Learning a lesson from the obscure poets of Kashmir, Peerzada Nadeem Mehjoor, Ghulam Ahmed Mahjoor’s great-grandson, a school drop-out with a conscious mind is planning to preserve the poet’s work and collection. Syed Asma reports
The rest of the restaurant is empty and a group of four youngsters is seen sitting at a corner table. Their words, Mehjoor…culture… poet…poetry… Kashmir is echoing all over the place. Group of four, three boys and a girl, look enthusiastic! They describe themselves as ‘art-lovers. Two of them are academically medical doctors and the girl is a student of library science and the other guy, sitting quietly, is Peerzada Nadeem Mahjoor – great-grandson of Peerzada Ghulam Ahmed Mehjoor.
Though ‘Mehjoor’ is the poet’s pen-name which usually cannot be inherited but their family has passed it to the next generations, interestingly, even their daughters-in-law inherit the poet’s pen-name.
Among the four in the restaurant, Nadeem and the girl, Rabia – a student of Library Science, are working on creating an institution under the name of Peerzada Ghulam Ahmed Mehjoor, in the University of Kashmir. Mehjoor is also famous as Shahyr-i-Kashmir’. The duo explains it as their dream project.
The project ‘Institution Mehjoor’ is in its final stage, says Nadeem, ill-health of one of the authorities in the university is delaying the project a bit.
He is planning to build up a research centre in Mehjoor’s name apart from displaying Mehjoor’s work and collections.
He adds, the project is his brainchild and he wants Mehjoor to live forever in Kashmir, as an institution. “I won’t let him die ever.”
“I don’t want him [Mehjoor] to be Gani Kashmiri of the valley. I want his work, collections, memoirs, belongings to be displayed among the public. So, he is remembered by the people in the ages to come.”
Nadeem, a twenty-eight-year-old young man, is living with his mother in the house build by Ghulam Ahmed Mahjoor in Metragam, Pulwama. “It was then a Shahi house and is built by Mehjoor, the poet, himself,” Nadeem says.
Nadeem a school drop-out has consciously taken up a project to preserve Mehjoor’s work.
“What I have realized is that over the years we have surrendered all our treasures, I do not want to do that. Though I am getting a good price but I believe all his work and collections are priceless.”
Nadeem’s wants to build a museum in name of Ghulam Ahmed Mehjoor as is of William Shakespeare in England.
Though Nadeem has not continued his studies after his father died but he says he has read and almost remembers every bit from the literature his father has passed on to him. The literally is mostly Mehjoor’s own collection.
Nadeem’s father Mohammed Amin Mehjoor, was a school teacher and a writer. Amin was eighteen years old when Mehjoor passed away. Nadeem says, “He [Amin] was the only grandson of Mehjoor who has met him and has spent time with him. He adds with a smirk, “and I am his [Amin’s] son. He passed it all to me.”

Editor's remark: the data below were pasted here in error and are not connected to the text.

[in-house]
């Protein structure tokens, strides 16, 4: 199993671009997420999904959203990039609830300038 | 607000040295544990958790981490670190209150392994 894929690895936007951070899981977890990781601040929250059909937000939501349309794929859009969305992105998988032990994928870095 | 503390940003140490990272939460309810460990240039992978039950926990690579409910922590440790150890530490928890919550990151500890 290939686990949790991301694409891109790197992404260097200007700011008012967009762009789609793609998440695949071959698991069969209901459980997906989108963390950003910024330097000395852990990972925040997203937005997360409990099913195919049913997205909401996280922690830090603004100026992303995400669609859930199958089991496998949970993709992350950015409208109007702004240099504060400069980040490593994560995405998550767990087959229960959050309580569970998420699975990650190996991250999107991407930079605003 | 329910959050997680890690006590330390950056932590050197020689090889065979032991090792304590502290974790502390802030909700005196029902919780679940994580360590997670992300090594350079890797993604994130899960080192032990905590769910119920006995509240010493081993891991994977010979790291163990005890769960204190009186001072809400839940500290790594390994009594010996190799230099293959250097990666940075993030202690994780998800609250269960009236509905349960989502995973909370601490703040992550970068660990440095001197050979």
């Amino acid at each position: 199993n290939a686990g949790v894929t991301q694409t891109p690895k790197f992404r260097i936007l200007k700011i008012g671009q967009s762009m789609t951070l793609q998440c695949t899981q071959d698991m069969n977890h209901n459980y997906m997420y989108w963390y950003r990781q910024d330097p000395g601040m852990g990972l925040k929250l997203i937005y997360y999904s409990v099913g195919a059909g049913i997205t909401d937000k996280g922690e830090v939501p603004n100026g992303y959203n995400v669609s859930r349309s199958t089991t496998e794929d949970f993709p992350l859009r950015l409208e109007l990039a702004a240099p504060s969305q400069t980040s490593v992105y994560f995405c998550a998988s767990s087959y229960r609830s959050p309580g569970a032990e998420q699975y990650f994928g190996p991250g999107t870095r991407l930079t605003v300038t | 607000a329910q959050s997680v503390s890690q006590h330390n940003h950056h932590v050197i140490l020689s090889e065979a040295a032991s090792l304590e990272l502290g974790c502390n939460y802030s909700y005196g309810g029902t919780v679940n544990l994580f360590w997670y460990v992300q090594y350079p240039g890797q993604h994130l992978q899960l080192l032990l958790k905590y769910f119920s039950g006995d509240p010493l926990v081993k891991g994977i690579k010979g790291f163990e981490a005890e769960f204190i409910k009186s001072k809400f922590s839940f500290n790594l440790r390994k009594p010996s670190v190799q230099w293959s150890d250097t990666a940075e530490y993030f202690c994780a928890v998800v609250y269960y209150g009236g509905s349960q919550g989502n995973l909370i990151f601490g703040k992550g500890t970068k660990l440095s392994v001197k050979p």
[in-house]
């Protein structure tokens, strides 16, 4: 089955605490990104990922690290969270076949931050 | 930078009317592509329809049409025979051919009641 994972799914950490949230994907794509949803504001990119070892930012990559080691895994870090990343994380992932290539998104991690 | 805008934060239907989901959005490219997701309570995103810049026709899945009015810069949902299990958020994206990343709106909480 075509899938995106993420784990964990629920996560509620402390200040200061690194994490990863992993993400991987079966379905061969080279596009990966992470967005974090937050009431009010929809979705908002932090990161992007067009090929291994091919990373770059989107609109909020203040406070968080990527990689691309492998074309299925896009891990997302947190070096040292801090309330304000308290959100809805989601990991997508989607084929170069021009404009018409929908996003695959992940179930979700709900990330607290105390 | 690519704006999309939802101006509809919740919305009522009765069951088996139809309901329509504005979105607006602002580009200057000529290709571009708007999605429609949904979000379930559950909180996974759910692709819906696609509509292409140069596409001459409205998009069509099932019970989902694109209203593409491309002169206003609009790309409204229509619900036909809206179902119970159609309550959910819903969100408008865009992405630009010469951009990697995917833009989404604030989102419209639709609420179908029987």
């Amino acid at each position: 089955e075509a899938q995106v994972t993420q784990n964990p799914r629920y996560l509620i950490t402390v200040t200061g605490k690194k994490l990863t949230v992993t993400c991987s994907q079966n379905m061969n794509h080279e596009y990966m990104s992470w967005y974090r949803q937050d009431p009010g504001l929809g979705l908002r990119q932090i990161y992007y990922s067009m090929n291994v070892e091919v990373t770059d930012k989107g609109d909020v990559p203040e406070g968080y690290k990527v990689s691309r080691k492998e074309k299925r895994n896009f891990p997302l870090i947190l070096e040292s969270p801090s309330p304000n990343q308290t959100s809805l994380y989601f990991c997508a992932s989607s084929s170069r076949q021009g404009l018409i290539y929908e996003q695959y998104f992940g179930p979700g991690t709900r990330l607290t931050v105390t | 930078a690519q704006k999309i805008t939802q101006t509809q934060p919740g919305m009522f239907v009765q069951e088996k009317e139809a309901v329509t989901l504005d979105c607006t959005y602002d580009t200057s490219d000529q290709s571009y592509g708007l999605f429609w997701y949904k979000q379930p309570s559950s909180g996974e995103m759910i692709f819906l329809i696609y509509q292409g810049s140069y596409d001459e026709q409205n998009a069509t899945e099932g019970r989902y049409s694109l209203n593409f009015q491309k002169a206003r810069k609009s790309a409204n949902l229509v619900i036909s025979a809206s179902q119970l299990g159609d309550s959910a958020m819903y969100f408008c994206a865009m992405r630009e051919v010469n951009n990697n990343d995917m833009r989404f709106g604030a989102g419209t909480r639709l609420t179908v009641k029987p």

He adds, “I have not touched a single thing in his [Mehjoor’s] room. I believe it is in a similar way as Mehjoor has left because my father had taken a promise not to touch anything.”
It is a small room with mud-clay walls and a single window opening. In a corner is a bunch of wooden staffs, belonging to Mehjoor and a Santoor is placed in another. Everything is placed like this for years, Nadeem says.
The family besides the political leaders have been proposing for years that the house of the poet should get the status of a National monument. Even Saifud din Soz in a ceremony of stamp release of the poet last year proposed the same. The ceremony was attended by the then Prime Minister Manmohan Singh.
“Mehjoor was a music listener, an extensive reader and a traveller,” Nadeem says.
The collection which Nadeem possesses and wishes to display in his upcoming project at the University of Kashmir include 700 years old handwritten Holy Quran, 300 years old Hafiz Sheerazi’s handwritten books, 300 years Alexander’s biography, Mehmood Ghami’s handwritten book- ‘Laila Majnoon’. Apart from literature, their collection includes utensils as old as Budshah’s era and many other things.
Besides, a portion of Nadeem’s collection suggests that Mehjoor was a well-off man in the state of Jammu and Kashmir.
The collection includes foreign-made clothes, temperature scales, stylish hookah’s, musical instruments. “Though he did not travel to Germany, France and England but it shows the acquaintances he has and the lifestyle he had,” says Nadeem.
The multi-lingual poet belonged to a humble but educated family. His father was a scholar of the Persian language and his mother had passed away when he was one and a half-year-old.
After passing the middle school examination from Nusrat-ul-Islam School, Srinagar, he went to Punjab where he came in contact with Urdu poets like Bismil Amritsari and Moulana Shibi Nomani. There he worked as a newspaper hawker.
He returned to Srinagar in 1908 and started writing in Persian and then in Urdu.
Apart from being a well-known poet, Mehjoor has been a Patwari during the tenure India was under British rule. But Nadeem says Mehjoor has not preserved much of his works as a Patwari.